Normally one to extend greetings for as long as the time would allow, including to those not seated in her row, Lydia
Jensen was more subdued now. Eyes darting left and right, she was more interested in the old man seated in the back of the
church to give anyone else her undivided attention.
Finally, she spotted him standing not too far from his seat, eagerly anticipating being greeted by someone, anyone.
Some smiled and nodded at him, but no one dared shake the man’s hand, let alone embrace him. If anything, they distanced
themselves from him.
The faint smile on his face was one of the saddest Lydia had ever seen before. Though she did not know him, her heart
ached for him.
“Now it’s time to receive the offering,” Amrit Rushi declared, slowly regaining control. “I’ll ask our ushers to get into
Everyone found their seats. Pastor Rushi prayed, thanking God for the offering they were about to receive. Then the
band started playing, Worthy is the Lamb. Dozens of ushers got busy patrolling their designated areas, handing offering
plates to fellow congregants and collecting them a few moments later.
Lydia placed a check into the plate, passed it on to Ann Chen seated to her left, and resumed her spying on the back of
From what she could see, the old man appeared to be counting loose change in his right hand. When the offering plate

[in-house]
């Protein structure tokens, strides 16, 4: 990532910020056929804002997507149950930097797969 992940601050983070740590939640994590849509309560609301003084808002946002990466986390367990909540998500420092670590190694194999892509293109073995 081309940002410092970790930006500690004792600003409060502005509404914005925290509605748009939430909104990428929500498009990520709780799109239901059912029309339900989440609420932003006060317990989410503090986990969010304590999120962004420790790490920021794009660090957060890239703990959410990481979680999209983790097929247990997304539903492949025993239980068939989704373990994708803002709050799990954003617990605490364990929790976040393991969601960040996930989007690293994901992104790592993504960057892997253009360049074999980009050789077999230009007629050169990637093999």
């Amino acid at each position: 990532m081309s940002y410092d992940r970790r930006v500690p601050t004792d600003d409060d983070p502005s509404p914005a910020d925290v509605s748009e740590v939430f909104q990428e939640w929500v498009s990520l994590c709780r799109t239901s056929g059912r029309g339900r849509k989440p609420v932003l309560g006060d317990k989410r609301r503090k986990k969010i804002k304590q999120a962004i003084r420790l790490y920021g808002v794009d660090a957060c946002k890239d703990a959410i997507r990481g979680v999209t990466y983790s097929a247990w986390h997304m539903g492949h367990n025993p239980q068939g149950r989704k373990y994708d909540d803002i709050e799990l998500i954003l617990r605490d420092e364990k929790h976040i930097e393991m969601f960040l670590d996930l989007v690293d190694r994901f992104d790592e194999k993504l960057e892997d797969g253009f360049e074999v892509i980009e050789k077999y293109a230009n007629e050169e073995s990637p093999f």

found its way to him, with a grateful expression on his face, he dumped all of it onto the plate.
Lydia was astounded. He looked honored just to have the privilege of giving back to God. Talk about a cheerful giver!
she thought to herself, unable to mask her growing curiosity.
“How many times must I remind you to mind your own business at church,” John Jensen whispered to his wife, scowl
on his face, striking back for her earlier comment about his checking text messages.
Lydia turned around and stiffened up. She wanted to counter, but thought better of it. Now wasn’t the time and here
certainly wasn’t the place. Besides, she had grown weary of the daily fights with her husband of 13 years, drained really.
Throughout the remainder of the service, Lydia fought strong urges to glance back one more time, but managed to
control herself. Her mind was too crammed with thoughts of her sagging marriage to give the old man her full attention.
Something had to give soon, before the dam burst wide open.
Once that happened, who knew what lay ahead…
Lydia dropped her head and prayed the same prayer she’d prayed for seven straight months. “Please, God, help me! I’m
desperate for my marriage to be fixed. Intervene before it’s too late. I’m open to anything at this point! This I ask in Jesus’
With the Christmas season—the season of miracles—fast-approaching, that’s exactly what Lydia Jensen needed; a
miracle from God Almighty Himself.
If her Maker didn’t intervene soon, Lydia feared her marriage would continue to free fall, which, in and of itself, was a
frightening thought to conjure up.
How could it possibly get any worse?